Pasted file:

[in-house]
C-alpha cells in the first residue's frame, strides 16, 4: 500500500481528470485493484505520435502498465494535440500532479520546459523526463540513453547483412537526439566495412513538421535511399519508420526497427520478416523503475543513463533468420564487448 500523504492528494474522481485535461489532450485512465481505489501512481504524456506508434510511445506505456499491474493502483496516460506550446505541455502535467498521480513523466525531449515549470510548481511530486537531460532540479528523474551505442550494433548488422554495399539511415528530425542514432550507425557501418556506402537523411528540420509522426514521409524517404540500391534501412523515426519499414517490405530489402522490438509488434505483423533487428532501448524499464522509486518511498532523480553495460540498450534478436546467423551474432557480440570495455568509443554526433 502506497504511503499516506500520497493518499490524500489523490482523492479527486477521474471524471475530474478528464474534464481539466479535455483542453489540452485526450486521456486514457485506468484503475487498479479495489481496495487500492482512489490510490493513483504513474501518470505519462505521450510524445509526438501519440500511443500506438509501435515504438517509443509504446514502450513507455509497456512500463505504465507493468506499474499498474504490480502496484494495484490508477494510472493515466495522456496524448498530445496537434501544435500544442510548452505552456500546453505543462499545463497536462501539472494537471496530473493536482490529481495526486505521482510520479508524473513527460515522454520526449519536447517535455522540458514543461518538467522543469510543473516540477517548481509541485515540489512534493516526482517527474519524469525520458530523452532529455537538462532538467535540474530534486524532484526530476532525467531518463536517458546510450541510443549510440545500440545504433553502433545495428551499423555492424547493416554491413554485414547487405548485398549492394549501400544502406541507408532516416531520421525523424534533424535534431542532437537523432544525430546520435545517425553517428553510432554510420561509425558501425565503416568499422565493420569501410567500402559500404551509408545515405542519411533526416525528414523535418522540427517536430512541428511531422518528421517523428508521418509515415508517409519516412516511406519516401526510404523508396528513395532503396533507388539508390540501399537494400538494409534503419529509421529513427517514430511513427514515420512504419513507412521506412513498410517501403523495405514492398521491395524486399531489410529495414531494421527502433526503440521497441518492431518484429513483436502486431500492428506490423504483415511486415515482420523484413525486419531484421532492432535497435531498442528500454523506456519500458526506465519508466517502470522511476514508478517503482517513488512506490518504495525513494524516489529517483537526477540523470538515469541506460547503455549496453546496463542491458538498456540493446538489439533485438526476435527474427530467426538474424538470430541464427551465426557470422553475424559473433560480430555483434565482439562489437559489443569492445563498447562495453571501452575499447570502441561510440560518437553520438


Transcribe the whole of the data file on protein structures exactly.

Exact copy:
[in-house]
C-alpha cells in the first residue's frame, strides 16, 4: 500500500481528470485493484505520435502498465494535440500532479520546459523526463540513453547483412537526439566495412513538421535511399519508420526497427520478416523503475543513463533468420564487448 500523504492528494474522481485535461489532450485512465481505489501512481504524456506508434510511445506505456499491474493502483496516460506550446505541455502535467498521480513523466525531449515549470510548481511530486537531460532540479528523474551505442550494433548488422554495399539511415528530425542514432550507425557501418556506402537523411528540420509522426514521409524517404540500391534501412523515426519499414517490405530489402522490438509488434505483423533487428532501448524499464522509486518511498532523480553495460540498450534478436546467423551474432557480440570495455568509443554526433 502506497504511503499516506500520497493518499490524500489523490482523492479527486477521474471524471475530474478528464474534464481539466479535455483542453489540452485526450486521456486514457485506468484503475487498479479495489481496495487500492482512489490510490493513483504513474501518470505519462505521450510524445509526438501519440500511443500506438509501435515504438517509443509504446514502450513507455509497456512500463505504465507493468506499474499498474504490480502496484494495484490508477494510472493515466495522456496524448498530445496537434501544435500544442510548452505552456500546453505543462499545463497536462501539472494537471496530473493536482490529481495526486505521482510520479508524473513527460515522454520526449519536447517535455522540458514543461518538467522543469510543473516540477517548481509541485515540489512534493516526482517527474519524469525520458530523452532529455537538462532538467535540474530534486524532484526530476532525467531518463536517458546510450541510443549510440545500440545504433553502433545495428551499423555492424547493416554491413554485414547487405548485398549492394549501400544502406541507408532516416531520421525523424534533424535534431542532437537523432544525430546520435545517425553517428553510432554510420561509425558501425565503416568499422565493420569501410567500402559500404551509408545515405542519411533526416525528414523535418522540427517536430512541428511531422518528421517523428508521418509515415508517409519516412516511406519516401526510404523508396528513395532503396533507388539508390540501399537494400538494409534503419529509421529513427517514430511513427514515420512504419513507412521506412513498410517501403523495405514492398521491395524486399531489410529495414531494421527502433526503440521497441518492431518484429513483436502486431500492428506490423504483415511486415515482420523484413525486419531484421532492432535497435531498442528500454523506456519500458526506465519508466517502470522511476514508478517503482517513488512506490518504495525513494524516489529517483537526477540523470538515469541506460547503455549496453546496463542491458538498456540493446538489439533485438526476435527474427530467426538474424538470430541464427551465426557470422553475424559473433560480430555483434565482439562489437559489443569492445563498447562495453571501452575499447570502441561510440560518437553520438